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HCA Comments on Independent Assessor Proposed Rule 

ast week, HCA submitted comments on the recently revised proposed rule by the state Department of Health (DOH) that establishes an Independent Assessor and other changes to Medicaid-covered personal care services (PCS) and consumer directed personal assistance services (CDPAS).

In our comments, we urge the IA implementation to be tabled and withdrawn, raising concerns with the stricter eligibility standards for PCS and CDPAS services. We also suggest ways to streamline the new Independent Medical Review of 12-plus hour cases and support certain changes to the Consumer Directed Personal Assistance Program. 

However, the rule also contains a proposal we strongly support: allowing nurse practitioners and physician assistants to sign orders for home care. While we expressed approval for the proposal — having long sought broader allowances for practitioner orders — our comments took issue with the requirement that the medical professional who conducts the examination must not have “established a provider-patient relationship with the individual prior to the clinical encounter from which the practitioner order is completed.”

At last week’s Managed Care Policy and Planning meeting (see the March 15 Situation Report), DOH indicated that it hopes to finalize these regulations by April 1 and implement the changes sometime in May or June depending on obtaining certain approvals by the U.S. Centers for Medicare and Medicaid Services and fulfilling other requirements. 

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HCA Comments on Independent Assessor Proposed Rule 

Situation Report | March 22, 2021

Last week, HCA submitted comments on the recently revised proposed rule by the state Department of Health (DOH) that establishes an Independent Assessor and other changes to Medicaid-covered personal care services (PCS) and consumer directed personal assistance services (CDPAS).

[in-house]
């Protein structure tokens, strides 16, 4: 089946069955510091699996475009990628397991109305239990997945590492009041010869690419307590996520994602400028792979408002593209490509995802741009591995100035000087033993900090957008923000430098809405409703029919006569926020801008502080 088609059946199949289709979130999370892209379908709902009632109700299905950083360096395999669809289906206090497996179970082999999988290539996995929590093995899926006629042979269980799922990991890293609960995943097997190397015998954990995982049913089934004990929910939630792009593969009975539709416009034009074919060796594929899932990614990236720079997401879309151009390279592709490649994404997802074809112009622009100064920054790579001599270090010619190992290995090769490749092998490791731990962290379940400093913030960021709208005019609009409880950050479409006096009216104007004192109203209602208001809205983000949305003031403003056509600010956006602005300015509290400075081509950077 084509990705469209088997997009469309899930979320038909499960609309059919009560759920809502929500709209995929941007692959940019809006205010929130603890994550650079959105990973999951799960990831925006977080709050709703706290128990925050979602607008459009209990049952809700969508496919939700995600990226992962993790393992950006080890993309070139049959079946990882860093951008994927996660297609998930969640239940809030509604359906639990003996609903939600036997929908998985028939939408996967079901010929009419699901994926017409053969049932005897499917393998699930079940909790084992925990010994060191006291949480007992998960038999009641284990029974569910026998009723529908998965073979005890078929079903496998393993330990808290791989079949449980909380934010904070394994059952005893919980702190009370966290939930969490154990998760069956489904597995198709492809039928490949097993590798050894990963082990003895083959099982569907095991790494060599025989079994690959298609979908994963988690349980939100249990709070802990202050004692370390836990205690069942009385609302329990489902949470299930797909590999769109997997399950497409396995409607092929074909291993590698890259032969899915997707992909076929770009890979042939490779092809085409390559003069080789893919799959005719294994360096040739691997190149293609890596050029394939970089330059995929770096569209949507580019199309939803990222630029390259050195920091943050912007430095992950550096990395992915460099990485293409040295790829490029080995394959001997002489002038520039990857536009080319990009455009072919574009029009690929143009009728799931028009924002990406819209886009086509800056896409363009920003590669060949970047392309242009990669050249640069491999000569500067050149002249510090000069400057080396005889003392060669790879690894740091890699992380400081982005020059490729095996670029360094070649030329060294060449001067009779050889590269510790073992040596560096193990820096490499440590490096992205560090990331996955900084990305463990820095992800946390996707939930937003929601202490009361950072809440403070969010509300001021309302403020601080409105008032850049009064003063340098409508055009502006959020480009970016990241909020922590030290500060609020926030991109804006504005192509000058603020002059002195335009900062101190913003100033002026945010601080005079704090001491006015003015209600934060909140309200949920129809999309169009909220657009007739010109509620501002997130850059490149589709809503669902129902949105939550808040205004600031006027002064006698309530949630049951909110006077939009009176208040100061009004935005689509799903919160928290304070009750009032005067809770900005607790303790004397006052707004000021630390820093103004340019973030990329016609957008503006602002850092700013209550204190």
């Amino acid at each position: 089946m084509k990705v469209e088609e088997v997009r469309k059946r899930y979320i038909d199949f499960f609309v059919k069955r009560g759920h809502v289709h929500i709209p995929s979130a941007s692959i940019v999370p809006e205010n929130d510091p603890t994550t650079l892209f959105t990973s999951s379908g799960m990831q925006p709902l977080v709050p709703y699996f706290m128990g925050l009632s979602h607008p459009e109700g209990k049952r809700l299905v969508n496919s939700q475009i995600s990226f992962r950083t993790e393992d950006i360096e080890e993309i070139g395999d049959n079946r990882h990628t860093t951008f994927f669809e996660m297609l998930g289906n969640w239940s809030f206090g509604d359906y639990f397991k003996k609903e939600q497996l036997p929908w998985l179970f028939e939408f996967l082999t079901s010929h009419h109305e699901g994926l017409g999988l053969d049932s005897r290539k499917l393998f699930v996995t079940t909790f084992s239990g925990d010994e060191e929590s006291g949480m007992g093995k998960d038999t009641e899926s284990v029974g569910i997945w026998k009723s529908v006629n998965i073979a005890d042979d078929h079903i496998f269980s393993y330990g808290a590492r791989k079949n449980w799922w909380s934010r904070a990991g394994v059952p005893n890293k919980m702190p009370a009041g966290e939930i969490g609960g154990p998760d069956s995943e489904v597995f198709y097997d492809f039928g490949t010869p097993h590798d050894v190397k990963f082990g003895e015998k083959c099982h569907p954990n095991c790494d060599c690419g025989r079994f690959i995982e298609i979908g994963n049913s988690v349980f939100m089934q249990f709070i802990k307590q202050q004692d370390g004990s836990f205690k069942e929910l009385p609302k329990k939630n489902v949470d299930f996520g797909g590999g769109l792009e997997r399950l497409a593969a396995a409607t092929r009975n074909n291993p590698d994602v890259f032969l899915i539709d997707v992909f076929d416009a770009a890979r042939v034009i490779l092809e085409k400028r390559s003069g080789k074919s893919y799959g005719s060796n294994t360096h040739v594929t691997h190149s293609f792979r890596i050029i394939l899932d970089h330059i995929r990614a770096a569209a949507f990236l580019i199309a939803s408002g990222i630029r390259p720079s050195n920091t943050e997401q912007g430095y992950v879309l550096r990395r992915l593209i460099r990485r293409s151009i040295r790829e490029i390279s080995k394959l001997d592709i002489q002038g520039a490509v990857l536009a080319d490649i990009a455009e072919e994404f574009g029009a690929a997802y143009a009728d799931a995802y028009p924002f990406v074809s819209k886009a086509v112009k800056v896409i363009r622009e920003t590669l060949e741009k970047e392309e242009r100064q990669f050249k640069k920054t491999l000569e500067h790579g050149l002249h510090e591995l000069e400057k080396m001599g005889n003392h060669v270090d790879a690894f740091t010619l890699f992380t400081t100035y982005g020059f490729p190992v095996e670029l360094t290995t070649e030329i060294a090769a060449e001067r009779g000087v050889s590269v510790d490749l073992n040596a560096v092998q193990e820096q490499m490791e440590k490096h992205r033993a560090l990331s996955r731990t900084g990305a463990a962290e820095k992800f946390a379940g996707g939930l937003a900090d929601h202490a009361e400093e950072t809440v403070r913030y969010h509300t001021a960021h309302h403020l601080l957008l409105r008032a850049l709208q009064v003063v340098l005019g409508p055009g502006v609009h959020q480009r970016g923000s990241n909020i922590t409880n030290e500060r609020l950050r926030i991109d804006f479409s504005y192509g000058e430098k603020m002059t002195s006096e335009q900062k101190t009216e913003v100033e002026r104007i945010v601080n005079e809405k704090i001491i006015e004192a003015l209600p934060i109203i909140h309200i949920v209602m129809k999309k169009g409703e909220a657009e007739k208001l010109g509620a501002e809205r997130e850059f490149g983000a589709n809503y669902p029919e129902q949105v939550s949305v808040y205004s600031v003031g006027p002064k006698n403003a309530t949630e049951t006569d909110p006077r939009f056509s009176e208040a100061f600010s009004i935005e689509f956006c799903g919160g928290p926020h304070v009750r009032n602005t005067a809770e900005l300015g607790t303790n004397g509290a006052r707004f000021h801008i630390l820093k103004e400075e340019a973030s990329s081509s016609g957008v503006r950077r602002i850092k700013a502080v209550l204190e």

In our comments, we urge the IA implementation to be tabled and withdrawn, raising concerns with the stricter eligibility standards for PCS and CDPAS services. We also suggest ways to streamline the new Independent Medical Review of 12-plus hour cases and support certain changes to the Consumer Directed Personal Assistance Program. 

However, the rule also contains a proposal we strongly support: allowing nurse practitioners and physician assistants to sign orders for home care. While we expressed approval for the proposal — having long sought broader allowances for practitioner orders — our comments took issue with the requirement that the medical professional who conducts the examination must not have “established a provider-patient relationship with the individual prior to the clinical encounter from which the practitioner order is completed.”

At last week’s Managed Care Policy and Planning meeting (see the March 15 Situation Report), DOH indicated that it hopes to finalize these regulations by April 1 and implement the changes sometime in May or June depending on obtaining certain approvals by the U.S. Centers for Medicare and Medicaid Services and fulfilling other requirements.